Zimbabwe is in the process of preparing for the 2016 national budget. As most people would probably have nothing to do with the input processes, this could be counted as yet another year where Finance minister Patrick Chinamasa would address the nation in yet another episode of surprises.
These surprises are often then met with amusements where masses wonder on things like; “How duty on second-hand cars has been increased”, “How Zimra will implement changes that ensure more revenues inflows into Treasury” and “How new monetary policies and strategies will help improve the lives of people”. These are the rhetoric of our nation and the national budget escapades.
But what is a national budget? How does it affect our day-to-day lives — food, education, access to clean water, my rentals, car, improvement in Gross Domestic Product (GDP), menstrual cycle, relationship with partner, holiday, exposure to HIV and death? How does it affect foreign investments? How does it protect women, girls, boys and men from domestic and gender-based violence in Zimbabwe?
John Anderson Kay views a national budget as a forecast by a government of its expenditures and revenues for a specific period of time. Although most people cater for their own survival, it is the responsibility of each government have policies that protect its citizens, plans that outline these commitments into action and budgets that support the plans.
The national budget must cater for all its citizens. Most often in many countries the reality is that women and girls are left out in the budget. Several issues that are allocated money for are accessed by men and boys and this draws margins and discriminates against girls and women.
It is against this background that the Ministry of Women Affairs, Gender and Community Development, Women’s Coalition of Zimbabwe, Zimbabwe Women Resource Centre and many women’s organisations like Tag a Life International Trust came together on October 21 to hold an indaba on women’s issues for the 2016 national budget at Harare Gardens. The women gathered together to define their priorities so that they would submit these to the Finance ministry for incorporation into the national budget.
Women’s issues are often left out of the budget. For starters, let me point out that for the 2014 national budget, the Ministry of Women’s Affairs received less than 1% of the national budget. It is one thing for a government to claim to support gender equality, and another to be seen crafting policies, plans and budgets that support that agenda.
As the women of Zimbabwe converged to define their priorities, it was a beautiful site in our eyes to see all women from all walks of life gather to potentially change Zimbabwe, because we know when investments and opportunities are availed to women, the whole family, community and nation prospers.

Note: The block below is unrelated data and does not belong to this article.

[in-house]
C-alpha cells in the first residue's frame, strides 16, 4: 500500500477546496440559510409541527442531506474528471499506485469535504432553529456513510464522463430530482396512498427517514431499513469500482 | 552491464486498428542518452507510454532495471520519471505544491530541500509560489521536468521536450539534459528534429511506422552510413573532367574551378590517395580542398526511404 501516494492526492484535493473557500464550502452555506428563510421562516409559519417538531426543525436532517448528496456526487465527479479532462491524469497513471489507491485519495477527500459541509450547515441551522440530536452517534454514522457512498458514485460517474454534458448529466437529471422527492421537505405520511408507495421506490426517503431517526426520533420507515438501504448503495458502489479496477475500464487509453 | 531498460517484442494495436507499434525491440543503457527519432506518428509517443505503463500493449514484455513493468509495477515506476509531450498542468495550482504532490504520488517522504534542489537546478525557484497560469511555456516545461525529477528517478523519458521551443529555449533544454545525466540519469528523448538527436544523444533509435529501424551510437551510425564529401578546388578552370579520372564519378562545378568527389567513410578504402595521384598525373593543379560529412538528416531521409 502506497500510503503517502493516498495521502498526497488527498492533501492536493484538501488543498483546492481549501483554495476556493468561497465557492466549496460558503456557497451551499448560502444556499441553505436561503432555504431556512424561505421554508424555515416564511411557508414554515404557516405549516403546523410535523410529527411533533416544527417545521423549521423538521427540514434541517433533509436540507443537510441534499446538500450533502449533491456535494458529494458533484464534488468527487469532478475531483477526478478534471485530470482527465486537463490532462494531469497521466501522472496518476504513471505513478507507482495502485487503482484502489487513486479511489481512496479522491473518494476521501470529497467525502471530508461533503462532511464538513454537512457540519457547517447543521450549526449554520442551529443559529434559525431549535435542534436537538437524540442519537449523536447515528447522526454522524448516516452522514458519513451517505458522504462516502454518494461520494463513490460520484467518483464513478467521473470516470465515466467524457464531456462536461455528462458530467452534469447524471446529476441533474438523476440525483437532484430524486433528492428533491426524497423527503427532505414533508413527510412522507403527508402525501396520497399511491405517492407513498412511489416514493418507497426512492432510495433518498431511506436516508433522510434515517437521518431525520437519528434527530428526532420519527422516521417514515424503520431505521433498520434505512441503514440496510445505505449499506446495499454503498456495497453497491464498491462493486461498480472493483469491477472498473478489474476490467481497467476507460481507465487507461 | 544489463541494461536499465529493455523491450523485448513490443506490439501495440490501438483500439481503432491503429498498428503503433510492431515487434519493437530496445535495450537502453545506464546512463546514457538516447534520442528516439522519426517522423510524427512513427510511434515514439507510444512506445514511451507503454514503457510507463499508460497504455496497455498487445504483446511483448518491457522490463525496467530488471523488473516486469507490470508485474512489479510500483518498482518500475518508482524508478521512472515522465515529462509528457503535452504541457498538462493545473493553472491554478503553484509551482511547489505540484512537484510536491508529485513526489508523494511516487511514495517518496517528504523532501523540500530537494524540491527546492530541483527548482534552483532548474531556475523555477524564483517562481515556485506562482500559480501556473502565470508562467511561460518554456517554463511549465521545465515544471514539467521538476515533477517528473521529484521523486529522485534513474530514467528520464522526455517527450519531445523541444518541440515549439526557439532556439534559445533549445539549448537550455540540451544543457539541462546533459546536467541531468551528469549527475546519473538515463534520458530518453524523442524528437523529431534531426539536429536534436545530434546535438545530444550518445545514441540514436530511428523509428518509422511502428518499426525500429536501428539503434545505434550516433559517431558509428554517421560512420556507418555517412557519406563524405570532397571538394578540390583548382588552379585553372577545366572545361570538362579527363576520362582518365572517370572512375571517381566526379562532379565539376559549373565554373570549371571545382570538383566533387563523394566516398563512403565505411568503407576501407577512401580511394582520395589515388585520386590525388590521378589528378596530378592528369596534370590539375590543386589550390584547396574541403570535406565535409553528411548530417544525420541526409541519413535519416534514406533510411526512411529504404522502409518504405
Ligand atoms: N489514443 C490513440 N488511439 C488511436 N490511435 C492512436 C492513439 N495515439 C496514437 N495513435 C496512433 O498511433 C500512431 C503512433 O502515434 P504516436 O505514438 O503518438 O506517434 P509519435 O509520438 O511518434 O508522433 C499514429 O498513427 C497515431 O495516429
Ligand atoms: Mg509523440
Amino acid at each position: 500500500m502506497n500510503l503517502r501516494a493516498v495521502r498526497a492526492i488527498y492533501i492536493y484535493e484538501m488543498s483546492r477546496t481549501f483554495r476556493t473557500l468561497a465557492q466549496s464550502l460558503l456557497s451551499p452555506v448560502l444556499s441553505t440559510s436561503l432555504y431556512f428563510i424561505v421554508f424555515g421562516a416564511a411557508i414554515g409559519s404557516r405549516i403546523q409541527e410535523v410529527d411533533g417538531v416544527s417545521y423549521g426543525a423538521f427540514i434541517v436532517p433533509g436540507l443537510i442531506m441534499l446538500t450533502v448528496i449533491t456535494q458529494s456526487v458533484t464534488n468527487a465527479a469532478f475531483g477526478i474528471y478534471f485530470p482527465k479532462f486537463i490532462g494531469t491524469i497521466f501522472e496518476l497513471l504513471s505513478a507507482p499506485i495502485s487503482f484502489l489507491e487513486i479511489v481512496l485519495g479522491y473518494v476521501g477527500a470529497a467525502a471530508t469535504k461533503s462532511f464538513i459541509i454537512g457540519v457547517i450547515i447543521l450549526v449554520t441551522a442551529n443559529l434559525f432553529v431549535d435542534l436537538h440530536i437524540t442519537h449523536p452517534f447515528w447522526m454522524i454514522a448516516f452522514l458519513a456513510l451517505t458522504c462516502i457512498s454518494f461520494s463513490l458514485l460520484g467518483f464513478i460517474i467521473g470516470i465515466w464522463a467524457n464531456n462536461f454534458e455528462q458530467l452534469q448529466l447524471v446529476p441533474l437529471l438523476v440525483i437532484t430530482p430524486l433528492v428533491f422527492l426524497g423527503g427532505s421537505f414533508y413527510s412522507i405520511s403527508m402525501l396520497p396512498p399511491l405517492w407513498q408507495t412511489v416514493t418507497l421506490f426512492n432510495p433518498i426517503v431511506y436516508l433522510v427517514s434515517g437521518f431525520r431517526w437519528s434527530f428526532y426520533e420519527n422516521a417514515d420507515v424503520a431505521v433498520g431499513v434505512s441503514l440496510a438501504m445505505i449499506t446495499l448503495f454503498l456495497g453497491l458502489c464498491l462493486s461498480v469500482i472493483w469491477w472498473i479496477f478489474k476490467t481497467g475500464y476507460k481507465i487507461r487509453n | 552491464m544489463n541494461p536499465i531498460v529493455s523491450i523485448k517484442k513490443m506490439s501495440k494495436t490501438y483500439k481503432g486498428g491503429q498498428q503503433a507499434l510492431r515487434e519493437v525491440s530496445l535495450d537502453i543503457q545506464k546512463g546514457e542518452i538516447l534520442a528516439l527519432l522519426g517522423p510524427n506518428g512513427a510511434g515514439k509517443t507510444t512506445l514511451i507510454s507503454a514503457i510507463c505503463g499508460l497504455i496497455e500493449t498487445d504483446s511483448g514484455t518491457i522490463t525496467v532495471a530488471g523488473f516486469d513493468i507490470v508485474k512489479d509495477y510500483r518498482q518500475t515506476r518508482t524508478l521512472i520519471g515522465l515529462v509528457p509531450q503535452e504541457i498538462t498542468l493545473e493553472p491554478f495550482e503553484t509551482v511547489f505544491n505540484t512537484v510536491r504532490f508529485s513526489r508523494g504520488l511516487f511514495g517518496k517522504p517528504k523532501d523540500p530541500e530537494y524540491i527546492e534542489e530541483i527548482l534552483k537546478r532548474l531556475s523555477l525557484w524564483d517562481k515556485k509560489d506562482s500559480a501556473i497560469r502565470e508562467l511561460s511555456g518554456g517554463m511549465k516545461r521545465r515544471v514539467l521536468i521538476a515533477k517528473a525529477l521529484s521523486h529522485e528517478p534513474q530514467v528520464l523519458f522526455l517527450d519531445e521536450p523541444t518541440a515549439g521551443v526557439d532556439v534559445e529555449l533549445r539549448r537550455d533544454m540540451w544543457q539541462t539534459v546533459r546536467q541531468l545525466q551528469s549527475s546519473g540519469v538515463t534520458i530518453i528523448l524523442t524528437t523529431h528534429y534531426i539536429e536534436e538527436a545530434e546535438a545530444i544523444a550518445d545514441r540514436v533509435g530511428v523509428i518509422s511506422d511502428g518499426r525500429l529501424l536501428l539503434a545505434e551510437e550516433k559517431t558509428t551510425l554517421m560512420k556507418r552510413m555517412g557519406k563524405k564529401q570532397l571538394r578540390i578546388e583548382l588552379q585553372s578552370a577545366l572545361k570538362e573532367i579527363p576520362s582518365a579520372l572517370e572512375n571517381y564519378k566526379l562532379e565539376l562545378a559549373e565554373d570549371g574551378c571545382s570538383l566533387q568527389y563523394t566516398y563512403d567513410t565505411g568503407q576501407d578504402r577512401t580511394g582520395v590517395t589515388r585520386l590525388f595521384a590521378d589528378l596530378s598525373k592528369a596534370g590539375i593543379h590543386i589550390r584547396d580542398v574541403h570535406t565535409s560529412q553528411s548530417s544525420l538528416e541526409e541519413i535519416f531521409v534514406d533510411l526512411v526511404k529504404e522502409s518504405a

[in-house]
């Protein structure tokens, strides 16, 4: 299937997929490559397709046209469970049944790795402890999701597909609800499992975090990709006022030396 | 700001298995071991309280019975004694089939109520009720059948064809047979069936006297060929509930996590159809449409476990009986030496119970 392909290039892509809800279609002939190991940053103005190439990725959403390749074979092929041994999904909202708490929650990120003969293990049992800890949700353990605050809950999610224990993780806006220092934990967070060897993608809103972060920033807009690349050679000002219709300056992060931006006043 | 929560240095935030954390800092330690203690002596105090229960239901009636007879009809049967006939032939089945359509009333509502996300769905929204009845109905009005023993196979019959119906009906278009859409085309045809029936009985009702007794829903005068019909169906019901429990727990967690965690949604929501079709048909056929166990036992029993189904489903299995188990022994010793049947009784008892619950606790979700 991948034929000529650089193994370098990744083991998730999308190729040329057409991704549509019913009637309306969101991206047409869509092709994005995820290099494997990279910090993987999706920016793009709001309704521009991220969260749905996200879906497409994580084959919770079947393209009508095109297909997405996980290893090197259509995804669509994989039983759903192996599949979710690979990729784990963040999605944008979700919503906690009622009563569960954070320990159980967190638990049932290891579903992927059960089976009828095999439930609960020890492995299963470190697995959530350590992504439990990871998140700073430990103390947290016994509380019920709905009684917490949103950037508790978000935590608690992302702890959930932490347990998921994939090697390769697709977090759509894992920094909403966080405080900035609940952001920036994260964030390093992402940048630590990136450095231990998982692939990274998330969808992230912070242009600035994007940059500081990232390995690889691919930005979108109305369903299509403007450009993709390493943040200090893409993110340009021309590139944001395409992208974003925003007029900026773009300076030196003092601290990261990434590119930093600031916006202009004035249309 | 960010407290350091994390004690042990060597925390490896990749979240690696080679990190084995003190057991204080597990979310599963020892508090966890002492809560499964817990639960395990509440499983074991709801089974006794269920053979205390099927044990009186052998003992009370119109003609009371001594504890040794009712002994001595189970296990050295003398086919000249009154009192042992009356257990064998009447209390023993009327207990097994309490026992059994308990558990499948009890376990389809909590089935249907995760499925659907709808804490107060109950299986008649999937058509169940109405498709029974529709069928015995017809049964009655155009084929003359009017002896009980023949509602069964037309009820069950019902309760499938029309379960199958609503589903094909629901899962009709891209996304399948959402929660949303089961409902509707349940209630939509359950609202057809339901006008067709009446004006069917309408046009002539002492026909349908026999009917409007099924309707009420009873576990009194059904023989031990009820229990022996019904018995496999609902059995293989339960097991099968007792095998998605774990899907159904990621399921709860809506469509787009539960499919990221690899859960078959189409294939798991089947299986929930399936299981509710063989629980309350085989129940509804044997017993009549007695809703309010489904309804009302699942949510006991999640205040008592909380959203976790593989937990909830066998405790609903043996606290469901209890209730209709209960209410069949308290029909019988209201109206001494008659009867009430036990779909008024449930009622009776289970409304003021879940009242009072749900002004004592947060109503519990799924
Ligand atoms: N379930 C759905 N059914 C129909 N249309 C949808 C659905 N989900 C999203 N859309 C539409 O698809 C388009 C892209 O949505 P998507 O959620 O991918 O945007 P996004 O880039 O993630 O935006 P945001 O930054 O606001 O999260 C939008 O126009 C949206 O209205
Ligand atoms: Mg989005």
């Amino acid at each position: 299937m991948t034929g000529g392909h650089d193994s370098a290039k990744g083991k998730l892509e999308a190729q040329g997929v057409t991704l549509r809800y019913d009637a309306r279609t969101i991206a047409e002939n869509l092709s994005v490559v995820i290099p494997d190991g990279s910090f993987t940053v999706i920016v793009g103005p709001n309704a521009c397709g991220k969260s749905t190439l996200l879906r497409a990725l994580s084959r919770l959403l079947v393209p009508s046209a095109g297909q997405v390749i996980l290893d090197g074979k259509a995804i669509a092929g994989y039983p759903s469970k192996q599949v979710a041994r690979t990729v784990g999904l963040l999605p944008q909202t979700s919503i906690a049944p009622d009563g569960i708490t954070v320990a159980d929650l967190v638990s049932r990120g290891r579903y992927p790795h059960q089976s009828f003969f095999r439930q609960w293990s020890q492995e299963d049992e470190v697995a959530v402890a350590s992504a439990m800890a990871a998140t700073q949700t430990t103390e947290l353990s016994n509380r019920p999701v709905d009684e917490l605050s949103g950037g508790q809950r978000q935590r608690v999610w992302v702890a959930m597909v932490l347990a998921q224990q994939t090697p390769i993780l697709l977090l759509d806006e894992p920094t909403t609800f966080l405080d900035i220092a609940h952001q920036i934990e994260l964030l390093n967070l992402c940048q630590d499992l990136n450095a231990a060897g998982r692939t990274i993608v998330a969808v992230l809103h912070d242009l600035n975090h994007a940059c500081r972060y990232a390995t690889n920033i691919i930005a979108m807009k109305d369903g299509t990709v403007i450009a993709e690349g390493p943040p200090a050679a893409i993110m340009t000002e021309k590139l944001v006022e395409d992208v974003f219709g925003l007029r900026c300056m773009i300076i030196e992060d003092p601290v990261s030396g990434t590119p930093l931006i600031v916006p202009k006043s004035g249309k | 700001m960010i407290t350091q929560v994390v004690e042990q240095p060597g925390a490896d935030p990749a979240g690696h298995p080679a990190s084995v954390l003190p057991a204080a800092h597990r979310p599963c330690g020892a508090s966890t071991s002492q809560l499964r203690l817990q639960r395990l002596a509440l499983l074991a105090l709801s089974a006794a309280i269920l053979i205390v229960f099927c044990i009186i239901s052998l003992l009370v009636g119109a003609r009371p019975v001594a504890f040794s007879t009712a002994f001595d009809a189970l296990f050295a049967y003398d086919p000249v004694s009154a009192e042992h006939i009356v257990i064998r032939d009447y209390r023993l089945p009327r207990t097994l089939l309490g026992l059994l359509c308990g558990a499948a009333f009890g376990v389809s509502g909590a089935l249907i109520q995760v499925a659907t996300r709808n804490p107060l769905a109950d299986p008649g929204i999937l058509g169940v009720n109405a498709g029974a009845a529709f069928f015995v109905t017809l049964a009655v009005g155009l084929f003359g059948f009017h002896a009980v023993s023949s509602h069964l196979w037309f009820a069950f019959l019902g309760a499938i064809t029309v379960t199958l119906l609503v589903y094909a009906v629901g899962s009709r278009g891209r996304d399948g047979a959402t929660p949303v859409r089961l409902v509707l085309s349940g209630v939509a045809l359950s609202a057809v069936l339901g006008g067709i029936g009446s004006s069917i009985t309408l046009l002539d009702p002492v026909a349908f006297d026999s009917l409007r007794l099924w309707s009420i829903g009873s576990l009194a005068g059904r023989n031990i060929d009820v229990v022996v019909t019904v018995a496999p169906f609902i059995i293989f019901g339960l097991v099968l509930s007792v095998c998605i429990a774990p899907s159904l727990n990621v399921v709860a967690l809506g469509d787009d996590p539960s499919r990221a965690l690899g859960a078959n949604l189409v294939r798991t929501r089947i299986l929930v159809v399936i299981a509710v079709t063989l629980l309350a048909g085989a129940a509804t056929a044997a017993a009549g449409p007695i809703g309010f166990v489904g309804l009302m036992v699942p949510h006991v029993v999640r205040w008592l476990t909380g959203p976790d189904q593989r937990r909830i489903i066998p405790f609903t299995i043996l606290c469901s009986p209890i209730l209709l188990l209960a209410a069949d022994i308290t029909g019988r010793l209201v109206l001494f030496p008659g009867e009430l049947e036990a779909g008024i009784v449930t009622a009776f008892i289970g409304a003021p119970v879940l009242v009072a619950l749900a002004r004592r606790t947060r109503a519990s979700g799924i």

Women in mining bemoaned the opportunities that are often presented to men, where capital and mechanisation have hindered most women from obtaining real gains from the industry. Because of poverty and lack of capital, most women fail dismally. The minister should budget for these for 2016.
Agriculture, just like mining, has mechanism challenges as well as a lack of access to capital. This ensures that women continuously depend on others, especially men, for implements. Delays in paying women in favour of men by GMB has perpetuated poverty, leaving children and women vulnerable.
It goes without saying that basic education for girls to reach at least O’ Level should be a must, which should be prioritised in the national budget. The girls in tertiary institutions need support to ensure they are less vulnerable from prostitution for survival. The same goes for the funding of comprehensive sexual reproductive health, gender-based violence and safety shelters for survivors of domestic violence.
Women called on government to provide victim friendly training as part of the police curriculum so that all police officers are able to provide basic assistance to survivors. Most of the few victim friendly-trained police officers are often not available at their respective stations.
Women in trade, tourism, health and arts and culture submitted their own issues to the minister. For the arts, what stuck out were issues of piracy where artists are calling on the Finance minister to fund mechanisms to eradicate piracy and for the government to show its commitment and respect for arts. There were also sentiments of having an arts ministry since currently there seems to be no clarity on who the minister of arts is.
Nyaradzo “Nyari” Mashayamombe is the founder & executive director of Tag a Life International Trust (TaLI), a girl child rights organisation. She is a development consultant, entrepreneur and singer. Email: firstname.lastname@example.org